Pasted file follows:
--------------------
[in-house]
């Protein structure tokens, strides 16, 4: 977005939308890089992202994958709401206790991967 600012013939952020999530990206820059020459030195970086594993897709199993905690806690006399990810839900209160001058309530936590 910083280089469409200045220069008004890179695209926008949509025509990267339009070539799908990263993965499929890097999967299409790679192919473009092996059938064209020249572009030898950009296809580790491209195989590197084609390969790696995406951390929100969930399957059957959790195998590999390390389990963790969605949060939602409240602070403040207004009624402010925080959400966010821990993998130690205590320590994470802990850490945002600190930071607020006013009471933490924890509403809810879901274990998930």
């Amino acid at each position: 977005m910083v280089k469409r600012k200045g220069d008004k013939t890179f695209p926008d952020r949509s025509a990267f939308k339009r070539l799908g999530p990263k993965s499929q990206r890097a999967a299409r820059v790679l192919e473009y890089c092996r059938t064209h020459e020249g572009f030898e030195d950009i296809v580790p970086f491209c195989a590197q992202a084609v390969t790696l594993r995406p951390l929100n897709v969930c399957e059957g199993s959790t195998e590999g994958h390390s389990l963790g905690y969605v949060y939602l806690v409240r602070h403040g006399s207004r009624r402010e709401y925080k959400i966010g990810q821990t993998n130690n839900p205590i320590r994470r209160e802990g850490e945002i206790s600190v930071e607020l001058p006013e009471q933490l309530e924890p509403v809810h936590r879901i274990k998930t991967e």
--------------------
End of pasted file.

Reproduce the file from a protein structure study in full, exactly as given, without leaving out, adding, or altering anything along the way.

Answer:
[in-house]
């Protein structure tokens, strides 16, 4: 977005939308890089992202994958709401206790991967 600012013939952020999530990206820059020459030195970086594993897709199993905690806690006399990810839900209160001058309530936590 910083280089469409200045220069008004890179695209926008949509025509990267339009070539799908990263993965499929890097999967299409790679192919473009092996059938064209020249572009030898950009296809580790491209195989590197084609390969790696995406951390929100969930399957059957959790195998590999390390389990963790969605949060939602409240602070403040207004009624402010925080959400966010821990993998130690205590320590994470802990850490945002600190930071607020006013009471933490924890509403809810879901274990998930």
């Amino acid at each position: 977005m910083v280089k469409r600012k200045g220069d008004k013939t890179f695209p926008d952020r949509s025509a990267f939308k339009r070539l799908g999530p990263k993965s499929q990206r890097a999967a299409r820059v790679l192919e473009y890089c092996r059938t064209h020459e020249g572009f030898e030195d950009i296809v580790p970086f491209c195989a590197q992202a084609v390969t790696l594993r995406p951390l929100n897709v969930c399957e059957g199993s959790t195998e590999g994958h390390s389990l963790g905690y969605v949060y939602l806690v409240r602070h403040g006399s207004r009624r402010e709401y925080k959400i966010g990810q821990t993998n130690n839900p205590i320590r994470r209160e802990g850490e945002i206790s600190v930071e607020l001058p006013e009471q933490l309530e924890p509403v809810h936590r879901i274990k998930t991967e």